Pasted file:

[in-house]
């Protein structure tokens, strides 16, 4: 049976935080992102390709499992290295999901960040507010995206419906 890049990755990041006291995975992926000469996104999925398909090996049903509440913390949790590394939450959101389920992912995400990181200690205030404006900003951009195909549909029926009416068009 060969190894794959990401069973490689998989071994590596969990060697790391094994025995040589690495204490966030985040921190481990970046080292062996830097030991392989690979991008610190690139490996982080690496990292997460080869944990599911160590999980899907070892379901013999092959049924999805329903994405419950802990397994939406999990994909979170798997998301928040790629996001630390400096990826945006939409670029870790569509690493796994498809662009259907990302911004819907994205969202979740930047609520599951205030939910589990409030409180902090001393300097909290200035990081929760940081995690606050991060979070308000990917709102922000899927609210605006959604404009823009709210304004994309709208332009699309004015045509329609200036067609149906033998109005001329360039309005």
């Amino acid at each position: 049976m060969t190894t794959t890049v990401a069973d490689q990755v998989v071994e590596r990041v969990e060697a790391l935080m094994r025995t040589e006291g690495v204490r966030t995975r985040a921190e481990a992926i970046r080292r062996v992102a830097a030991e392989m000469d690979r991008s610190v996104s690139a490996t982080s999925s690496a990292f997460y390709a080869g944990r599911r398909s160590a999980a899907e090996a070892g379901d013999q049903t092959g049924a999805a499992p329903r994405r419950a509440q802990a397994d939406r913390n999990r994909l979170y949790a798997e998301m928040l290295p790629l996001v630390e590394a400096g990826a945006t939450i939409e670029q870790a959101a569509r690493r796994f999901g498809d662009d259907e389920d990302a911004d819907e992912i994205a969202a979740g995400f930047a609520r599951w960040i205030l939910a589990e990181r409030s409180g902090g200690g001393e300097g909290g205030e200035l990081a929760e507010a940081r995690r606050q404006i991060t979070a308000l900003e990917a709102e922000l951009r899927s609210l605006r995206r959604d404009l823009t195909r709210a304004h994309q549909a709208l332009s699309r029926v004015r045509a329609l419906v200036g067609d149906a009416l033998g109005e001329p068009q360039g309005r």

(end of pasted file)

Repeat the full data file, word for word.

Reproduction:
[in-house]
């Protein structure tokens, strides 16, 4: 049976935080992102390709499992290295999901960040507010995206419906 890049990755990041006291995975992926000469996104999925398909090996049903509440913390949790590394939450959101389920992912995400990181200690205030404006900003951009195909549909029926009416068009 060969190894794959990401069973490689998989071994590596969990060697790391094994025995040589690495204490966030985040921190481990970046080292062996830097030991392989690979991008610190690139490996982080690496990292997460080869944990599911160590999980899907070892379901013999092959049924999805329903994405419950802990397994939406999990994909979170798997998301928040790629996001630390400096990826945006939409670029870790569509690493796994498809662009259907990302911004819907994205969202979740930047609520599951205030939910589990409030409180902090001393300097909290200035990081929760940081995690606050991060979070308000990917709102922000899927609210605006959604404009823009709210304004994309709208332009699309004015045509329609200036067609149906033998109005001329360039309005």
């Amino acid at each position: 049976m060969t190894t794959t890049v990401a069973d490689q990755v998989v071994e590596r990041v969990e060697a790391l935080m094994r025995t040589e006291g690495v204490r966030t995975r985040a921190e481990a992926i970046r080292r062996v992102a830097a030991e392989m000469d690979r991008s610190v996104s690139a490996t982080s999925s690496a990292f997460y390709a080869g944990r599911r398909s160590a999980a899907e090996a070892g379901d013999q049903t092959g049924a999805a499992p329903r994405r419950a509440q802990a397994d939406r913390n999990r994909l979170y949790a798997e998301m928040l290295p790629l996001v630390e590394a400096g990826a945006t939450i939409e670029q870790a959101a569509r690493r796994f999901g498809d662009d259907e389920d990302a911004d819907e992912i994205a969202a979740g995400f930047a609520r599951w960040i205030l939910a589990e990181r409030s409180g902090g200690g001393e300097g909290g205030e200035l990081a929760e507010a940081r995690r606050q404006i991060t979070a308000l900003e990917a709102e922000l951009r899927s609210l605006r995206r959604d404009l823009t195909r709210a304004h994309q549909a709208l332009s699309r029926v004015r045509a329609l419906v200036g067609d149906a009416l033998g109005e001329p068009q360039g309005r």